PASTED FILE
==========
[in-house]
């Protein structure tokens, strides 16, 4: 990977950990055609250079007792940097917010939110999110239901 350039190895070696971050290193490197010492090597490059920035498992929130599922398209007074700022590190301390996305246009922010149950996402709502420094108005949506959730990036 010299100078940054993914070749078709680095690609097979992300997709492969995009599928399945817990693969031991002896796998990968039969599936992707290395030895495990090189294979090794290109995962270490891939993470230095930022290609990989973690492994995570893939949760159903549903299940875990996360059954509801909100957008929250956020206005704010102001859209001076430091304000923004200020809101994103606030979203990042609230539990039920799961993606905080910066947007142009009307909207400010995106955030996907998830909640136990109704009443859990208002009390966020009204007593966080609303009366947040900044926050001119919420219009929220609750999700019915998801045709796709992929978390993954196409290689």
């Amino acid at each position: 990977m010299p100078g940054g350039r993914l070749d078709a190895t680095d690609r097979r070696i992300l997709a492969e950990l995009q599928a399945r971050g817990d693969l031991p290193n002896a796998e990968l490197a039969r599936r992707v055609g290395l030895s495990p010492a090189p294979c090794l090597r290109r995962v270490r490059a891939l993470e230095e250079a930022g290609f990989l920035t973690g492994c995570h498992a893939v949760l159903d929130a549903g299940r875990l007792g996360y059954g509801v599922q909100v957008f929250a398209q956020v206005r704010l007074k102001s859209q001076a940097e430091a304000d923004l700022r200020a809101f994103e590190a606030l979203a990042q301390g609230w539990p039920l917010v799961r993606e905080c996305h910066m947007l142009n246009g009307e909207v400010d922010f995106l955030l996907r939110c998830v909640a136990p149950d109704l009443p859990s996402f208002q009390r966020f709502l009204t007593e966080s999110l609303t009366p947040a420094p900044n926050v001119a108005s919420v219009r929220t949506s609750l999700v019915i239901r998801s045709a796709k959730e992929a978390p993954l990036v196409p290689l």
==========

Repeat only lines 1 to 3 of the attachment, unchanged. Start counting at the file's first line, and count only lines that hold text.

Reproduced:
[in-house]
């Protein structure tokens, strides 16, 4: 990977950990055609250079007792940097917010939110999110239901 350039190895070696971050290193490197010492090597490059920035498992929130599922398209007074700022590190301390996305246009922010149950996402709502420094108005949506959730990036 010299100078940054993914070749078709680095690609097979992300997709492969995009599928399945817990693969031991002896796998990968039969599936992707290395030895495990090189294979090794290109995962270490891939993470230095930022290609990989973690492994995570893939949760159903549903299940875990996360059954509801909100957008929250956020206005704010102001859209001076430091304000923004200020809101994103606030979203990042609230539990039920799961993606905080910066947007142009009307909207400010995106955030996907998830909640136990109704009443859990208002009390966020009204007593966080609303009366947040900044926050001119919420219009929220609750999700019915998801045709796709992929978390993954196409290689």
């Amino acid at each position: 990977m010299p100078g940054g350039r993914l070749d078709a190895t680095d690609r097979r070696i992300l997709a492969e950990l995009q599928a399945r971050g817990d693969l031991p290193n002896a796998e990968l490197a039969r599936r992707v055609g290395l030895s495990p010492a090189p294979c090794l090597r290109r995962v270490r490059a891939l993470e230095e250079a930022g290609f990989l920035t973690g492994c995570h498992a893939v949760l159903d929130a549903g299940r875990l007792g996360y059954g509801v599922q909100v957008f929250a398209q956020v206005r704010l007074k102001s859209q001076a940097e430091a304000d923004l700022r200020a809101f994103e590190a606030l979203a990042q301390g609230w539990p039920l917010v799961r993606e905080c996305h910066m947007l142009n246009g009307e909207v400010d922010f995106l955030l996907r939110c998830v909640a136990p149950d109704l009443p859990s996402f208002q009390r966020f709502l009204t007593e966080s999110l609303t009366p947040a420094p900044n926050v001119a108005s919420v219009r929220t949506s609750l999700v019915i239901r998801s045709a796709k959730e992929a978390p993954l990036v196409p290689l």